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It seemed to me that the Bouncy Castle SecureRandom class for C#/.NET only uses DateTime.Now.Ticks as its seed by default.

I was wrong, but wouldn't that be unsafe to do?

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I see lots of questions about Bouncy Castle, here and on other SE sites. Is it really that bad? Should I start warning people whenever I see someone using it? –  otus Jul 18 '14 at 19:42
Could you point me to the source, where they do that? Maybe add it to the question? Edit: Actually, I think I get it... –  otus Jul 18 '14 at 20:04
I am sorry - I just stepped through code for the nineteenth time, and I just discovered I was wrong. YES, it's bad to use time as seed to prng, NO that's not all bouncy castle does. In fact, BC SecureRandom has a static instance called Master, which is seeded from Ticks and ThreadedSeedGenerator. The "SetSeed" method is confusing because it only adds seed material from Ticks; does not reduce the strength of the already present seed. –  Edward Ned Harvey Jul 18 '14 at 20:25
Yes, that matches what I read in the Java version. –  otus Jul 18 '14 at 20:29
Uggh. This is off-topic now for the question about system time, but it turns out, ThreadedSeedGenerator returns poor quality random - In all my tests, 50% compressible output was pretty typical and I've seen the output compress as much as 10:1. Which means a lot of patterns. And it fails the NIST sts tests. So in fact, regardless of the Ticks question, bouncy castle securerandom is unsafe to use. You might consider tinhatrandom.org as an alternative. –  Edward Ned Harvey Aug 4 '14 at 14:43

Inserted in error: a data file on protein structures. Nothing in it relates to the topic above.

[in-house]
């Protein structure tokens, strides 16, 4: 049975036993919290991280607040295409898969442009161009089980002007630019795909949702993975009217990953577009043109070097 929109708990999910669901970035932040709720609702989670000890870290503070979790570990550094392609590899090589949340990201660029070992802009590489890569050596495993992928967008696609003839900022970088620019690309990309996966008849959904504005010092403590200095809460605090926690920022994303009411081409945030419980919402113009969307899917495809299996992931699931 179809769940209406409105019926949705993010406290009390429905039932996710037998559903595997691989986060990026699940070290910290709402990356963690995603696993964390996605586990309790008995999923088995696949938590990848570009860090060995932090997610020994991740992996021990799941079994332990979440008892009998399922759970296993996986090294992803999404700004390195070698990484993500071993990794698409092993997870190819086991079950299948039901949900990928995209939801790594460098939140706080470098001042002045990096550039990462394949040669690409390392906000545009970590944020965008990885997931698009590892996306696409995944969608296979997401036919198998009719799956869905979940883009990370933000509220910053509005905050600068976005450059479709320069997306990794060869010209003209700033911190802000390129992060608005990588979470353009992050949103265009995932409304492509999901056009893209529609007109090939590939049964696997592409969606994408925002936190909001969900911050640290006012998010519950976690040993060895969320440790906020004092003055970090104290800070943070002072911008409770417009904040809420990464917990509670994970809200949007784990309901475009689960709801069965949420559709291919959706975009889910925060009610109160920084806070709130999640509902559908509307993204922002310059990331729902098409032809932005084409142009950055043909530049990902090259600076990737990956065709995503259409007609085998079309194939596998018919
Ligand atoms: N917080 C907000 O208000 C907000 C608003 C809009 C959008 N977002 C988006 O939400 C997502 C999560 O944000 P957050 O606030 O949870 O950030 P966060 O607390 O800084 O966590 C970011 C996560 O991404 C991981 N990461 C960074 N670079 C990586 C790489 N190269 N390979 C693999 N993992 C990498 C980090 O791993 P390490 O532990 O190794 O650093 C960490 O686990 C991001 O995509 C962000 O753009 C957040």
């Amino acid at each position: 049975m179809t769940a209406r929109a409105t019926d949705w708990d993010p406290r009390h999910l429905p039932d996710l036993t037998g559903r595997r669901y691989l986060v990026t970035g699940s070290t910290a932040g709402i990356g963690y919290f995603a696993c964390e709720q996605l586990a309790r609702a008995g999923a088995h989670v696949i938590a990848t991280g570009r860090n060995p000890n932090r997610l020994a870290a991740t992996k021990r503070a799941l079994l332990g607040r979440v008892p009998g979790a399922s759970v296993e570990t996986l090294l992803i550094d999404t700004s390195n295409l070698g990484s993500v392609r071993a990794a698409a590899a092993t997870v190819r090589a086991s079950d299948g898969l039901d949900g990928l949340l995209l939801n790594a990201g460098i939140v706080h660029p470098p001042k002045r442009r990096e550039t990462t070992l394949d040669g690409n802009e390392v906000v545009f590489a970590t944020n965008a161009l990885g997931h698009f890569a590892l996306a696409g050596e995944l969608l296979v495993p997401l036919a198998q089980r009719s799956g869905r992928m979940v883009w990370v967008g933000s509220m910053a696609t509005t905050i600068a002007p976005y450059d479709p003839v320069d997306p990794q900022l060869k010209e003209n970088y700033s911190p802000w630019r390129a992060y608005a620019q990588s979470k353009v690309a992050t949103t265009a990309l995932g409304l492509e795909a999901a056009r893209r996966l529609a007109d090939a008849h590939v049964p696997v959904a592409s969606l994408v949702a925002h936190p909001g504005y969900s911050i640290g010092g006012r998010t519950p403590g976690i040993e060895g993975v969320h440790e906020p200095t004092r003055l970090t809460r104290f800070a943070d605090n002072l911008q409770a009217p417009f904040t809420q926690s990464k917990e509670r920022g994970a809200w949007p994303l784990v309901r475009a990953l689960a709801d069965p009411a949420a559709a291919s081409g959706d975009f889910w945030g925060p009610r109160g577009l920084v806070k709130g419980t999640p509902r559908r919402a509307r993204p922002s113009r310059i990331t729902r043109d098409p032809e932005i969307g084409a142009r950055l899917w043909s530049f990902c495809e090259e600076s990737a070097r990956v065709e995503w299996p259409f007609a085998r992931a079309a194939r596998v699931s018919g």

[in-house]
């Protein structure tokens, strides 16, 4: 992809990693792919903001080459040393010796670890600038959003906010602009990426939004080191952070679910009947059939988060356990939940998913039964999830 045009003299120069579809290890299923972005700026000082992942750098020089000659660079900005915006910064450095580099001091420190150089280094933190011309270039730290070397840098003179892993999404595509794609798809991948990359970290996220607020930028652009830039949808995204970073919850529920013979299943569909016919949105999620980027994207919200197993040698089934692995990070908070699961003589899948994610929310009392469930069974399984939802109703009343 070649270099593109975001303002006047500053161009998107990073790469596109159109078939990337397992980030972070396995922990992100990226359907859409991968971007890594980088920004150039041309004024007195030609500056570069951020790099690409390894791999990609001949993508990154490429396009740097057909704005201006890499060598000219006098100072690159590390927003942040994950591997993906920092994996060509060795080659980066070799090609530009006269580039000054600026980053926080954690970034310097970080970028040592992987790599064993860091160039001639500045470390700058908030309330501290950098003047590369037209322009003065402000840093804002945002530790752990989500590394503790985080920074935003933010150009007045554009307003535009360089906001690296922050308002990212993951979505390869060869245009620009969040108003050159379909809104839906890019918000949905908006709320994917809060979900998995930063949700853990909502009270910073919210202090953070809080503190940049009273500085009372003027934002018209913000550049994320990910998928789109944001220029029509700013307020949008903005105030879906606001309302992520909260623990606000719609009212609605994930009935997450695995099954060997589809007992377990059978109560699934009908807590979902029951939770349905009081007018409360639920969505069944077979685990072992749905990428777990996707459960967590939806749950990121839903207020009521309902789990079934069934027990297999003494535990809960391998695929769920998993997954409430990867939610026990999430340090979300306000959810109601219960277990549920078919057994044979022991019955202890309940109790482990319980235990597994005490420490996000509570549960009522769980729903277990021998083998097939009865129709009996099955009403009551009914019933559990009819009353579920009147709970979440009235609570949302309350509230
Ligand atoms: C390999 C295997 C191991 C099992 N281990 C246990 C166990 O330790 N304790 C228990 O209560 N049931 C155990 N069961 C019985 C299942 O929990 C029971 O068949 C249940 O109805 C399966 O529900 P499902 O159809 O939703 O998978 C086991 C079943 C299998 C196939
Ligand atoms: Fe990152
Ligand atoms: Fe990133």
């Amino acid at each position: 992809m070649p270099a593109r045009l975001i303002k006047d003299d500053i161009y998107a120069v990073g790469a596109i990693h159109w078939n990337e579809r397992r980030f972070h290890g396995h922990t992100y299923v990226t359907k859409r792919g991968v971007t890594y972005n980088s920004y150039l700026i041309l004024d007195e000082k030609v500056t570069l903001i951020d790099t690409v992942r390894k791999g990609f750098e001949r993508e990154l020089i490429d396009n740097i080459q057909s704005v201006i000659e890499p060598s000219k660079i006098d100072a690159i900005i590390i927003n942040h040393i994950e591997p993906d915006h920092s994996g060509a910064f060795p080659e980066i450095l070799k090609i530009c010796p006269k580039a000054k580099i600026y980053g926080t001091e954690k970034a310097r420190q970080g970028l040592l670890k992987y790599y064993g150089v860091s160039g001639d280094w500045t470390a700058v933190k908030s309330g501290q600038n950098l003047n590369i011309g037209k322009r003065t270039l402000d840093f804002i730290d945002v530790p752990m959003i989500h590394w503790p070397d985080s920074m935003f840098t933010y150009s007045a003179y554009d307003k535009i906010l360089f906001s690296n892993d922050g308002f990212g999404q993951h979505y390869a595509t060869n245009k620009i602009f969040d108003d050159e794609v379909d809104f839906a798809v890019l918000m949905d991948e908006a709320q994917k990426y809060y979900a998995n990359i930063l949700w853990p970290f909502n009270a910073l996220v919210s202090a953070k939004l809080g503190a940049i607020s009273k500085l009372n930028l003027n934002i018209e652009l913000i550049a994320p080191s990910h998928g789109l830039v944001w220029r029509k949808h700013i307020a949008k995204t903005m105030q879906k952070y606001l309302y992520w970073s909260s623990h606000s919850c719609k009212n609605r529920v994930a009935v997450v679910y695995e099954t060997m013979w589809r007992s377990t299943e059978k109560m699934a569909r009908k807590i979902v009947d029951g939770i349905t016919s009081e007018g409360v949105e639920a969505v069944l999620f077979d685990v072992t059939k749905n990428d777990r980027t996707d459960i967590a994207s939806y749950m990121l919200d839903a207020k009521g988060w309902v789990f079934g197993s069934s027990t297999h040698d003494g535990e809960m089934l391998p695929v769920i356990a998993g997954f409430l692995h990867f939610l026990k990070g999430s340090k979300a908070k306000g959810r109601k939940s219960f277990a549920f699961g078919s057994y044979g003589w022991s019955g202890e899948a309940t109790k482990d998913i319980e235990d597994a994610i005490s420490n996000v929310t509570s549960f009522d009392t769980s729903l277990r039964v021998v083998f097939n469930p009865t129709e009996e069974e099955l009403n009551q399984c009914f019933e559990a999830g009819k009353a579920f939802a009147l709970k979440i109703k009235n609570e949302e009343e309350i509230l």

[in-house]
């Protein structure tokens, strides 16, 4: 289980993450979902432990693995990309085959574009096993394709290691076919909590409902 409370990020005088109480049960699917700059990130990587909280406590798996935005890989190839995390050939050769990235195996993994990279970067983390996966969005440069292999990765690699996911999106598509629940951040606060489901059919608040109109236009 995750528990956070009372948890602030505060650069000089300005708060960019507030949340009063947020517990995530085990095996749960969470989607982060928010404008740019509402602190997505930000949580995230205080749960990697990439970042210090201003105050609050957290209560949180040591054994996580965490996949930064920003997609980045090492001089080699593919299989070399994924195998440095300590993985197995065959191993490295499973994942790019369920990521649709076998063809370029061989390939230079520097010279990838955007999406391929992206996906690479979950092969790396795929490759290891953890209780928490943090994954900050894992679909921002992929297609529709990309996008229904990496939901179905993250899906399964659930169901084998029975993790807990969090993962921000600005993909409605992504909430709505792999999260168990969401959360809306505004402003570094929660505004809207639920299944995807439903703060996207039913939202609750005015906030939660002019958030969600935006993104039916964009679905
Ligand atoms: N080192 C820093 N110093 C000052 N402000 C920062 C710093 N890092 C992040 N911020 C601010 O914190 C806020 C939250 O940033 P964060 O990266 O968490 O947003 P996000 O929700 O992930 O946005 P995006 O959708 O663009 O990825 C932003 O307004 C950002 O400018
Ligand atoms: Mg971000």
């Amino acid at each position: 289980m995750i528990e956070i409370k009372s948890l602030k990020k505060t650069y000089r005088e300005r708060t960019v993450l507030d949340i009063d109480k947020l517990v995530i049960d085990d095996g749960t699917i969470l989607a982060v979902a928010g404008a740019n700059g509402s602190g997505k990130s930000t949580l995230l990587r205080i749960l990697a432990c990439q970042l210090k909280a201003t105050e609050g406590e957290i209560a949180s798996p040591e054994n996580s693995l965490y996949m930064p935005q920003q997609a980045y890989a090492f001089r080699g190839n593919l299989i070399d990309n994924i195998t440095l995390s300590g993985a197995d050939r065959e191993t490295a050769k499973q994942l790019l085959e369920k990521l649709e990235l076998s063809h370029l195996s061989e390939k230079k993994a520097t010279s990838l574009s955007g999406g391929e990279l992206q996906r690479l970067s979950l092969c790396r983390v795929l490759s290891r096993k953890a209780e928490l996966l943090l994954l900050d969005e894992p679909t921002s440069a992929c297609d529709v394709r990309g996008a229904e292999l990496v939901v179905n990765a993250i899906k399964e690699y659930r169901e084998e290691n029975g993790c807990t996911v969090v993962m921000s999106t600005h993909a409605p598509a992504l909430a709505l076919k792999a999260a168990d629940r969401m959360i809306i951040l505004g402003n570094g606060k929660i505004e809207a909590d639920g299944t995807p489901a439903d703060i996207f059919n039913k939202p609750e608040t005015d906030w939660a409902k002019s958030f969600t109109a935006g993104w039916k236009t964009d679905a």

2 Answers 2

up vote 15 down vote accepted

Yes, it is unsafe to seed a PRNG with only with the system time. No, that's not all Bouncy Castle's SecureRandom does.

The SecureRandom default constructor calls SetSeed(GetSeed(8)); which calls Master.GenerateSeed(length); which calls SetSeed(DateTime.Now.Ticks); which is misleading because SetSeed only adds seed material to an already existing prng (the static instance called Master). If you look at the static declaration for private static SecureRandom Master you'll see that it actually seeds itself from a combination of Ticks and ThreadedSeedGenerator.

Why the system time is not enough

Using just the system time would be unsafe. The whole point of a crypto random generator is to be unguessable by an adversary, and by using the system time as a seed to the random number generator, you make it easy for an adversary to guess your seed and hence your random output.

DateTime.Now.Ticks has precision of 10 million ticks per second. Suppose an attacker knows what time you generated a key, +/- 1 second. They only need to make 20 million guesses ($2^{20}$ or so) in order to guess your random seed. This is likely crackable in a matter of seconds with a modern laptop.

Suppose an attacker has absolutely no idea what time you generated some key. They only know it was after – let's say – the year 2000. Since it's 2014 now, the entire space of 14 years occupies 51-52 bits. log2(10000000*60*60*24*365*14) ~= 51.97… This means the absolute highest level of entropy that you're likely to have in anything generated from system time is around 51 bits, which is small enough to be easily crackable, and realistically, you'll never even come close to that.

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All Bouncy Castle's random generator classes seem to derive from java.security.SecureRandom, where seed doesn't mean "initialize state to this". It means "stir in any entropy from this".

That means what they do is not insecure, but shouldn't actually help either, since java.security.SecureRandom is already seeded with entropy from the system (e.g. /dev/urandom).

I'm assuming the same is true for the C# version, though I don't use C# so I'm not sure.

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